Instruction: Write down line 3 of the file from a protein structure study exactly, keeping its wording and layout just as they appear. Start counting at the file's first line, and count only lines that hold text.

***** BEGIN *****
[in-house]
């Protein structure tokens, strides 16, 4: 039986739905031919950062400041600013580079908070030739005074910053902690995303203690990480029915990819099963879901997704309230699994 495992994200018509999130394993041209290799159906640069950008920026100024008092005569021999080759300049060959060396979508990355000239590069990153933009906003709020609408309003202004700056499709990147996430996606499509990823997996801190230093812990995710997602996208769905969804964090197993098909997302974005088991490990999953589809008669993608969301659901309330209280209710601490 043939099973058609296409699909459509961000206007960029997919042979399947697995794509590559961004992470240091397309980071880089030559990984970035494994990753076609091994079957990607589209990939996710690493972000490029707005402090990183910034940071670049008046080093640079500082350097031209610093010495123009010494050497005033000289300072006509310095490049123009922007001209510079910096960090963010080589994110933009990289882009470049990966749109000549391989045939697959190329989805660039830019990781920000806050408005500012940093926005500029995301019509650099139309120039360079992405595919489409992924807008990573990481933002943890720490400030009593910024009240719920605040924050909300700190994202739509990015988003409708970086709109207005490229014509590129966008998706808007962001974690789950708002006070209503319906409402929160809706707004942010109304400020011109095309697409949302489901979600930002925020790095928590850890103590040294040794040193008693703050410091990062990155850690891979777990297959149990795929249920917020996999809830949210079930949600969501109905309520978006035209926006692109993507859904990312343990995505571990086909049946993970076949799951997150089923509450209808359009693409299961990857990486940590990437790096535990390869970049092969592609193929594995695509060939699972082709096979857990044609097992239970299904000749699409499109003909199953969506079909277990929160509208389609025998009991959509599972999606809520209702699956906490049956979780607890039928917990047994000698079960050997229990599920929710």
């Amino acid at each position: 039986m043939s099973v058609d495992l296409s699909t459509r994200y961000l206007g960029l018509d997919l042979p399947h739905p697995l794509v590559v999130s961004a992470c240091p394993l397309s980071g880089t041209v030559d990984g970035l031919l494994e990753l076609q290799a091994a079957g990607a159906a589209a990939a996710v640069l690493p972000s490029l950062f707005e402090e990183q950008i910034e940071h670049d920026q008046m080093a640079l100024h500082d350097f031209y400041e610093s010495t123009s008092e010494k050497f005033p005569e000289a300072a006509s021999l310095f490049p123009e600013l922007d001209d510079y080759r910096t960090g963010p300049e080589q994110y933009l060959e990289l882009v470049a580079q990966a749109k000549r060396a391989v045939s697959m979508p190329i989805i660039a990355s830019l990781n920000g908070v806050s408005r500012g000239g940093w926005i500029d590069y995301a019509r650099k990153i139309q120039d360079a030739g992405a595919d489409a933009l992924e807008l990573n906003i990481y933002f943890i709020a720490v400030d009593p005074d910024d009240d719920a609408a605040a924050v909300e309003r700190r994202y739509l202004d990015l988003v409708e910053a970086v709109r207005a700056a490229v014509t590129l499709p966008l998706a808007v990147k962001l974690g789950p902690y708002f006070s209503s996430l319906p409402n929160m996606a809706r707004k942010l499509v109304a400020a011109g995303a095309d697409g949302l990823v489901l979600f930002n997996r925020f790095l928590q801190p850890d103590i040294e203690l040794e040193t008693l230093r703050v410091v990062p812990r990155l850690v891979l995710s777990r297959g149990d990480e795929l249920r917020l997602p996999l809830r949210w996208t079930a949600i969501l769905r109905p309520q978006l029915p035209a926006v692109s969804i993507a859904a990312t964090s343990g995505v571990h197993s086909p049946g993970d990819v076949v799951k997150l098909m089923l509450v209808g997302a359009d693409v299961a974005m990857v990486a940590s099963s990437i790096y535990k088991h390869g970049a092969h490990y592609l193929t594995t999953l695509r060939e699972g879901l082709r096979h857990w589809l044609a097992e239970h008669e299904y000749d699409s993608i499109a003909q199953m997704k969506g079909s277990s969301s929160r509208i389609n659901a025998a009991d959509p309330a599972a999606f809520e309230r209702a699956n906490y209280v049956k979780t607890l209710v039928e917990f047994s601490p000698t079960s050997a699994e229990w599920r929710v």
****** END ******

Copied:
């Amino acid at each position: 039986m043939s099973v058609d495992l296409s699909t459509r994200y961000l206007g960029l018509d997919l042979p399947h739905p697995l794509v590559v999130s961004a992470c240091p394993l397309s980071g880089t041209v030559d990984g970035l031919l494994e990753l076609q290799a091994a079957g990607a159906a589209a990939a996710v640069l690493p972000s490029l950062f707005e402090e990183q950008i910034e940071h670049d920026q008046m080093a640079l100024h500082d350097f031209y400041e610093s010495t123009s008092e010494k050497f005033p005569e000289a300072a006509s021999l310095f490049p123009e600013l922007d001209d510079y080759r910096t960090g963010p300049e080589q994110y933009l060959e990289l882009v470049a580079q990966a749109k000549r060396a391989v045939s697959m979508p190329i989805i660039a990355s830019l990781n920000g908070v806050s408005r500012g000239g940093w926005i500029d590069y995301a019509r650099k990153i139309q120039d360079a030739g992405a595919d489409a933009l992924e807008l990573n906003i990481y933002f943890i709020a720490v400030d009593p005074d910024d009240d719920a609408a605040a924050v909300e309003r700190r994202y739509l202004d990015l988003v409708e910053a970086v709109r207005a700056a490229v014509t590129l499709p966008l998706a808007v990147k962001l974690g789950p902690y708002f006070s209503s996430l319906p409402n929160m996606a809706r707004k942010l499509v109304a400020a011109g995303a095309d697409g949302l990823v489901l979600f930002n997996r925020f790095l928590q801190p850890d103590i040294e203690l040794e040193t008693l230093r703050v410091v990062p812990r990155l850690v891979l995710s777990r297959g149990d990480e795929l249920r917020l997602p996999l809830r949210w996208t079930a949600i969501l769905r109905p309520q978006l029915p035209a926006v692109s969804i993507a859904a990312t964090s343990g995505v571990h197993s086909p049946g993970d990819v076949v799951k997150l098909m089923l509450v209808g997302a359009d693409v299961a974005m990857v990486a940590s099963s990437i790096y535990k088991h390869g970049a092969h490990y592609l193929t594995t999953l695509r060939e699972g879901l082709r096979h857990w589809l044609a097992e239970h008669e299904y000749d699409s993608i499109a003909q199953m997704k969506g079909s277990s969301s929160r509208i389609n659901a025998a009991d959509p309330a599972a999606f809520e309230r209702a699956n906490y209280v049956k979780t607890l209710v039928e917990f047994s601490p000698t079960s050997a699994e229990w599920r929710v």